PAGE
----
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Burton Egbert Stevenson (1872–1962)

Author of The home book of quotations, classical and modern

56+ Works 680 Members 7 Reviews

About the Author

Series

Works by Burton Egbert Stevenson

American History in Verse (1932) 60 copies
The Gloved Hand (1913) 22 copies
The Holladay Case: A Tale (1903) 16 copies
Poems of American history (1922) 13 copies
That Affair at Elizabeth (2007) 13 copies
The charm of Ireland (2010) 10 copies
A Soldier of Virginia (1901) 7 copies
The Destroyer (2010) 6 copies
Affairs of state (1906) 6 copies
American Men of Action (2007) 6 copies
American Men of Mind (2008) 6 copies
Tommy Remington's battle (1902) 5 copies
The kingmakers 3 copies
A KING IN BABYLON (1917) 2 copies
Quell'appartamento al 14 (1996) 2 copies
Il cassetto segreto (1996) 1 copy

Associated Works

Tagged

Common Knowledge

Birthdate
1872
Date of death
1962
Gender
male
Nationality
USA
Birthplace
Chillicothe, Ohio, USA
Education
Princeton University
Occupations
Librarian
Organizations
American Academy of Arts and Letters (Literature, 1928)

Members

Reviews

A beast of its era. This is not like a modern quotation volume; this comes from the pre-internet era of concordances and reference works, designed to provide the researcher with a nearly comprehensive list of word usage in Shakespeare. (For example the entry on "body" has a few dozen examples of the use of "body" far beyond what might be considered 'quotable' or 'memorable' by a modern reader.)

An extraordinary achievement.
 
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therebelprince | 1 other review | Apr 21, 2024 |
This was published in 1901. It details Braddock's blunders in the opening years of the French and Indian war, but that story is wrapped up in two other threads. One is the protagonist's agonizing and pining over the object of his affection. The other is the mythology of George Washington, who is practically beatified here. GW was in his early 20s at the time, but is venerated as though he were already president. There are some scholars who have criticized his actions leading up to this battle, but in this reading he could do no wrong. This short book illuminates more about how late nineteenth century writers idealized the past. Other than that, this is a poor waste of a read.… (more)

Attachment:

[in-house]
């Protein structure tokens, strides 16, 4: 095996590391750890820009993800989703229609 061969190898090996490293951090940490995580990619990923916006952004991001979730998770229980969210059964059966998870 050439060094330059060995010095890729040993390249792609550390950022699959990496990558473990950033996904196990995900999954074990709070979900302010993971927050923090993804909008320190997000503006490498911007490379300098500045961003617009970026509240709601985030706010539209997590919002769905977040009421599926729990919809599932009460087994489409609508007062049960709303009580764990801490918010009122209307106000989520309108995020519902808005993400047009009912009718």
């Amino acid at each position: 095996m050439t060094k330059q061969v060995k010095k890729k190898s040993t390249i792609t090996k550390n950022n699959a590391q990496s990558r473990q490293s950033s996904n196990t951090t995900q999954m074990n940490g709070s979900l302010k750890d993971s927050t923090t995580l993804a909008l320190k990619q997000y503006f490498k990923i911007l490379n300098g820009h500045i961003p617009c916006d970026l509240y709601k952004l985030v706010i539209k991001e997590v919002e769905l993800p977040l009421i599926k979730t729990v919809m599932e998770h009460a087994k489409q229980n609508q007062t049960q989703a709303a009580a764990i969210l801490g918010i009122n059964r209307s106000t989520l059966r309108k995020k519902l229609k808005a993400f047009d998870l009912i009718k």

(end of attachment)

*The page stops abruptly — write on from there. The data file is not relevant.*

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brianstagner | Nov 1, 2022 |
This book was originally published in 1905. I learned quite a bit from it-- I never knew so many people were needed to keep a railroad running and in good working condition over a hundred years ago. A section-hand was a guy, part of a group of them, (every 6-8 miles of track had a group of section hands with its own foreman), and their job was to maintain that section every day. Monitoring the track every day, replacing rails, ties or fishplates that the heavy rumbling trains would loosen or dislodge, maintaining the gravel bed beneath the track and the grounds around the track. It was very physically taxing too-- the strain of replacing ties and rails day after day for years would cause the men to develop a peculiar stoop.
I never realized how dangerous it was either, especially before the addition of air brakes to the trains. There were several tales of heroics with the men giving their lives for the safety of others. The author wrote the book based on his own experience working for the railroad before becoming a journalist and author.
… (more)
 
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Stacy_Krout | Oct 11, 2020 |
As a book collector, an unexpected benefit of this book is its value as a topical bibliography for early printed books in English, from 1500-1800. Compare with The Bibliographer's Manual of English Literature, by Lowndes.

However, I believe the greatest value of this book is reserved for the devoted reader, who finds within its 2666 pages (not counting the 288 page index!) a sparkling tour through all that human life and thought has to offer. It is as complete a liberal education and a book of wisdom as one can hope to find between two book-covers.… (more)
 
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stephenjchow | Dec 30, 2010 |

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Statistics

Works
56
Also by
1
Members
680
Popularity
#37,181
Rating
½ 3.7
Reviews
7
ISBNs
93
Languages
3

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